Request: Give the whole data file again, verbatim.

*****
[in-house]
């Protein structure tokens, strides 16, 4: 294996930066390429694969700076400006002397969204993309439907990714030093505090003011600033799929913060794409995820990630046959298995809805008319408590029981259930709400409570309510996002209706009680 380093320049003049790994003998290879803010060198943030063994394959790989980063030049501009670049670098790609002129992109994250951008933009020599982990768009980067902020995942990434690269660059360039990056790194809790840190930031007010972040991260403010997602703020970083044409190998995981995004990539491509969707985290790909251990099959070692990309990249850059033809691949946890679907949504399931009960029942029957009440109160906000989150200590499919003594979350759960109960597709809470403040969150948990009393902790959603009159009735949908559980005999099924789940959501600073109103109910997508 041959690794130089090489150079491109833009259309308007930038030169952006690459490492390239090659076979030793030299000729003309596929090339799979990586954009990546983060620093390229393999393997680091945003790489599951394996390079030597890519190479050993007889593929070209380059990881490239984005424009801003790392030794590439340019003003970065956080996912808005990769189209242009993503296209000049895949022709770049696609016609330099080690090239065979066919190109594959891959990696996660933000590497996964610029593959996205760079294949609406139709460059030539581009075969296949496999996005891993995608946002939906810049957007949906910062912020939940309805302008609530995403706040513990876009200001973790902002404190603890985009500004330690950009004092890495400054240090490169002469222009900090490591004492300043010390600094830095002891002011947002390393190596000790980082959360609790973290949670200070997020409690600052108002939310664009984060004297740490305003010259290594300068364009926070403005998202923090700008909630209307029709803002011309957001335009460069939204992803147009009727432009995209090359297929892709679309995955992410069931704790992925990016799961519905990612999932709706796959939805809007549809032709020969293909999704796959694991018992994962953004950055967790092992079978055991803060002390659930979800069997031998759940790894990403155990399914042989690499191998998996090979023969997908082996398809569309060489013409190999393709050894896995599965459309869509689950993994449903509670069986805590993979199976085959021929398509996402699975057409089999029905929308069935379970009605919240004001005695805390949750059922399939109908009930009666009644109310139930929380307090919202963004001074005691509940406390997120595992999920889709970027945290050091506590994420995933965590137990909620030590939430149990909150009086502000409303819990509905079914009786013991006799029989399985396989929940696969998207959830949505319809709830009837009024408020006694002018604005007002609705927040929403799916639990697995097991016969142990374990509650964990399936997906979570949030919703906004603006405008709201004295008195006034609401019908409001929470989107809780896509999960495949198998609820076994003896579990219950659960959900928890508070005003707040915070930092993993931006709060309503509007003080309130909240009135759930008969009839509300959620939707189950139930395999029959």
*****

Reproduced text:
[in-house]
């Protein structure tokens, strides 16, 4: 294996930066390429694969700076400006002397969204993309439907990714030093505090003011600033799929913060794409995820990630046959298995809805008319408590029981259930709400409570309510996002209706009680 380093320049003049790994003998290879803010060198943030063994394959790989980063030049501009670049670098790609002129992109994250951008933009020599982990768009980067902020995942990434690269660059360039990056790194809790840190930031007010972040991260403010997602703020970083044409190998995981995004990539491509969707985290790909251990099959070692990309990249850059033809691949946890679907949504399931009960029942029957009440109160906000989150200590499919003594979350759960109960597709809470403040969150948990009393902790959603009159009735949908559980005999099924789940959501600073109103109910997508 041959690794130089090489150079491109833009259309308007930038030169952006690459490492390239090659076979030793030299000729003309596929090339799979990586954009990546983060620093390229393999393997680091945003790489599951394996390079030597890519190479050993007889593929070209380059990881490239984005424009801003790392030794590439340019003003970065956080996912808005990769189209242009993503296209000049895949022709770049696609016609330099080690090239065979066919190109594959891959990696996660933000590497996964610029593959996205760079294949609406139709460059030539581009075969296949496999996005891993995608946002939906810049957007949906910062912020939940309805302008609530995403706040513990876009200001973790902002404190603890985009500004330690950009004092890495400054240090490169002469222009900090490591004492300043010390600094830095002891002011947002390393190596000790980082959360609790973290949670200070997020409690600052108002939310664009984060004297740490305003010259290594300068364009926070403005998202923090700008909630209307029709803002011309957001335009460069939204992803147009009727432009995209090359297929892709679309995955992410069931704790992925990016799961519905990612999932709706796959939805809007549809032709020969293909999704796959694991018992994962953004950055967790092992079978055991803060002390659930979800069997031998759940790894990403155990399914042989690499191998998996090979023969997908082996398809569309060489013409190999393709050894896995599965459309869509689950993994449903509670069986805590993979199976085959021929398509996402699975057409089999029905929308069935379970009605919240004001005695805390949750059922399939109908009930009666009644109310139930929380307090919202963004001074005691509940406390997120595992999920889709970027945290050091506590994420995933965590137990909620030590939430149990909150009086502000409303819990509905079914009786013991006799029989399985396989929940696969998207959830949505319809709830009837009024408020006694002018604005007002609705927040929403799916639990697995097991016969142990374990509650964990399936997906979570949030919703906004603006405008709201004295008195006034609401019908409001929470989107809780896509999960495949198998609820076994003896579990219950659960959900928890508070005003707040915070930092993993931006709060309503509007003080309130909240009135759930008969009839509300959620939707189950139930395999029959």